Community Spotlight: Using Netflix’s Spectator Histogram and Kong’s DDSketch in Apache Druid for Advanced Statistical Analysis

Jun 17, 2024
Reena Leone

When you’re trying to analyze big data, you can run into some tough queries that just don’t scale well because they need a ton of computing power and time to spit out precise results. Some examples include things like:

  • Counting distinct values: How many unique users visited the website last month? How many different products were sold last quarter?
  • Finding quantiles: What is the 90th percentile response time for API requests? Or what are the median and 75th percentile values for sales transactions in the last month?

That’s where approximations can be helpful. By using a set of tools called “sketches,” you can generate results much faster while still getting a solid idea of how accurate they are with predictable error margins. There are different types depending on what you’re using them form For example:

  • Count Distinct (HLL Sketch): Counting distinct values using HyperLogLog (HLL) sketch can be up to 100 times faster than exact counting. This is because HLL approximates the count with a small, fixed amount of memory.
  • Quantiles (KLL Sketch): Finding quantiles using the KLL sketch can be up to 10-50 times faster than exact methods, depending on the dataset size and the specific quantiles being calculated. KLL sketch maintains an approximate distribution of the data, allowing fast quantile calculations.

When you need quick answers for interactive queries, data sketches might be your best bet. And for real-time analysis, they’re essential. 

In Apache Druid, sketches can be built from raw data at ingestion time or at query time. Apache Druid 29.0.0 included two community extensions that enhance data accuracy at the extremes of statistical distributions — areas where traditional methods often falter. With these extensions, you can achieve higher accuracy without incurring extra costs associated with storage. Let’s look at Spectator Histogram (contributed by Netflix) and DDSketch (contributed by Kong).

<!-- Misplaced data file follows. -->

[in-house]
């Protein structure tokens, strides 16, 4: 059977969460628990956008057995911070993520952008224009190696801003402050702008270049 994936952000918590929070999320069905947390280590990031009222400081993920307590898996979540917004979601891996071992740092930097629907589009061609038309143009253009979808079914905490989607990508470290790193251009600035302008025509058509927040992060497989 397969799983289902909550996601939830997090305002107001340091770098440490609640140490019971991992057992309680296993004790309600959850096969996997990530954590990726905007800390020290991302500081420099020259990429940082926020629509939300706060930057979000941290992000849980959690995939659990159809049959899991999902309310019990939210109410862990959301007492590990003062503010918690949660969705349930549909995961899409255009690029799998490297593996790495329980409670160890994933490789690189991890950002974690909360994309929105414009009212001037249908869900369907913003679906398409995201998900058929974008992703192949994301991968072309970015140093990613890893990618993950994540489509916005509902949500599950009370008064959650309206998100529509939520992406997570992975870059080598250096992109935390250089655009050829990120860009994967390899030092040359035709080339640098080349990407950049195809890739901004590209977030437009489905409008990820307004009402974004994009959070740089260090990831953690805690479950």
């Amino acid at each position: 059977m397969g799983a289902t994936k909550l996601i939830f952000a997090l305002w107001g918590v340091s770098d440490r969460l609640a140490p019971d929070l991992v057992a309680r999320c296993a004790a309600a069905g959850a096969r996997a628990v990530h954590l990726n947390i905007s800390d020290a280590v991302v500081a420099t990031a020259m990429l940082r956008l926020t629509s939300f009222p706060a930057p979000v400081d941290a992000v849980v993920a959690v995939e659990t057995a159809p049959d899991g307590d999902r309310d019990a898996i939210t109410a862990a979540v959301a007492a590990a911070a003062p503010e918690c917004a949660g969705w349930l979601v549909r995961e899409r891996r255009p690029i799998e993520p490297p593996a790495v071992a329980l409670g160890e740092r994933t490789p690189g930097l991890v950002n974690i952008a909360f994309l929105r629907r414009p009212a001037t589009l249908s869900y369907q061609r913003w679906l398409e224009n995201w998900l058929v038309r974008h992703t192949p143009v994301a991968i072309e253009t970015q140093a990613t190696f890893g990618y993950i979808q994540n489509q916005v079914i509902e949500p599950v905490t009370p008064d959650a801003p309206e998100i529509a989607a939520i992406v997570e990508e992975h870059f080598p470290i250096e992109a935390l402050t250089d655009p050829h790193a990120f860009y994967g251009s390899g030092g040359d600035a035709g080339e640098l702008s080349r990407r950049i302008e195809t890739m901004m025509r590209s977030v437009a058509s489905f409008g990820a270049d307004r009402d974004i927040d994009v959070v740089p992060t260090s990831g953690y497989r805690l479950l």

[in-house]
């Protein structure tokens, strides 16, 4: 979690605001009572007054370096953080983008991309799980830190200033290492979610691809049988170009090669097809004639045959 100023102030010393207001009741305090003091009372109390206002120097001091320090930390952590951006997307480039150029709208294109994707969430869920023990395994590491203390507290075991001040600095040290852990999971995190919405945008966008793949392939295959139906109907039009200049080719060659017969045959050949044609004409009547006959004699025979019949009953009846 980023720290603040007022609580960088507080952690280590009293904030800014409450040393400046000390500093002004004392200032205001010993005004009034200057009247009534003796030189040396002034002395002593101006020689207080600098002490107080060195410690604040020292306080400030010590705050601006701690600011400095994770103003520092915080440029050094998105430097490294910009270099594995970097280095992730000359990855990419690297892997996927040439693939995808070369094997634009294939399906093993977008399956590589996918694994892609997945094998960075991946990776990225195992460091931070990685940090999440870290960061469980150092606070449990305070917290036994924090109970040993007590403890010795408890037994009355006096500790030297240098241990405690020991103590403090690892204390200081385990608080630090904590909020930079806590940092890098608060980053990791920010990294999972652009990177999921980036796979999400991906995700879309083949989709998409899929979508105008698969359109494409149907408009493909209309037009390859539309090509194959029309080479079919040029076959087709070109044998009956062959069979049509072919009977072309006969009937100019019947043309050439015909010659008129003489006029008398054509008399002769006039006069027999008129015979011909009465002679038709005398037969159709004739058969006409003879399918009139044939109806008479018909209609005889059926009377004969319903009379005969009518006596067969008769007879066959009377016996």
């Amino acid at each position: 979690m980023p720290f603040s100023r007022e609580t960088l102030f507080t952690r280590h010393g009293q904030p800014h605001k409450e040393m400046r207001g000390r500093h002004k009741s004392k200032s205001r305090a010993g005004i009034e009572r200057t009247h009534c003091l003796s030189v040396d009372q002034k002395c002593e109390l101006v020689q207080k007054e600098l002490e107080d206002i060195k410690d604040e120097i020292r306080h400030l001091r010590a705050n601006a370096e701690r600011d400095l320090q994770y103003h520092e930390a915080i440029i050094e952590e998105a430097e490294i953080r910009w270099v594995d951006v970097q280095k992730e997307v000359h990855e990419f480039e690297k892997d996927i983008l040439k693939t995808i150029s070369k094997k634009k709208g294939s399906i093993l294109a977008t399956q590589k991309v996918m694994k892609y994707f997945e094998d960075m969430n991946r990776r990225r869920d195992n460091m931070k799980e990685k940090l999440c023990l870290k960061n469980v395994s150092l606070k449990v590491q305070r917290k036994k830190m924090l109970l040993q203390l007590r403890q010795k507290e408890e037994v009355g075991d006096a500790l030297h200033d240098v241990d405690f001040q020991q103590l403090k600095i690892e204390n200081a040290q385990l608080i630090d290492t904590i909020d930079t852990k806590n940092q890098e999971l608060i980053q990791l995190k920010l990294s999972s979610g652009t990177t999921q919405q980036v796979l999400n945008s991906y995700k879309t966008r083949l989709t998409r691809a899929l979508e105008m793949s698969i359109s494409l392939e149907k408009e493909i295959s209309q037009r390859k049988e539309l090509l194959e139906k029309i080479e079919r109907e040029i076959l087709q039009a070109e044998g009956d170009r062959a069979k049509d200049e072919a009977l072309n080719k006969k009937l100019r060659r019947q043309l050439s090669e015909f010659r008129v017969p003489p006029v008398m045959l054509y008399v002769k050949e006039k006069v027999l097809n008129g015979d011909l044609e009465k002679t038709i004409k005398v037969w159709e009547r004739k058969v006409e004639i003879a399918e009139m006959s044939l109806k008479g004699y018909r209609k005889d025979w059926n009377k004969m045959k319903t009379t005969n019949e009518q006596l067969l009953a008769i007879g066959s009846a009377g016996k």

More Efficient Storage, Same Cluster Footprint: Netflix’s SpectatorHistogram Extension

Spectator Histogram allows you to run quantile calculations on positive integer values while using less storage space (depending on your data modeling)  than the data sketches and is optimized for typical measurements from cloud services and web apps, such as page load time, transferred bytes, response time, and request latency. If this sounds familiar to you, it might be because Ben Sykes, software engineer at Netflix, has given two very thorough presentations on Spectator Histogram at Druid Summit 2022 and 2023

Spectator Histogram has a more compact storage size compared to traditional data sketches. By storing entire histograms concisely in a single metric column, we can benefit from reduced data size in Druid without compromising accuracy.

“We [Netflix] were looking at a way to make that more efficient, because these percentile queries then had to be a GROUP BY, and they were just very expensive queries to run. We started investing data sketches, but that would involve changing how the queries worked, because a lot of the computation for the percentiles happens in this bridging layer. It effectively asks for the raw histogram values and then computes the percentiles for us, whereas data sketches really want to compute the percentiles for you in Druid.

When we did these comparisons, that data sketches are themselves quite large, so it was actually using significantly more storage even to represent them as data sketches, compared to even our exploded out dimension methodology. It was kind of like a non-starter for us at that point. We’re already pushing the bounds of what we can keep in memory on this cluster, so we don’t want to make it just more expensive.”

The ability to compress values into a few bytes, coupled with efficient aggregation, results in a significant improvement in storage utilization while maintaining performance parity with other data sketches. This advancement opens new possibilities for handling large datasets within constrained memory environments.

“We can effectively say that we can store more data in faster storage with the same cluster footprint. So from that perspective, if you’re using a lot of percentile queries, then it is more performant.”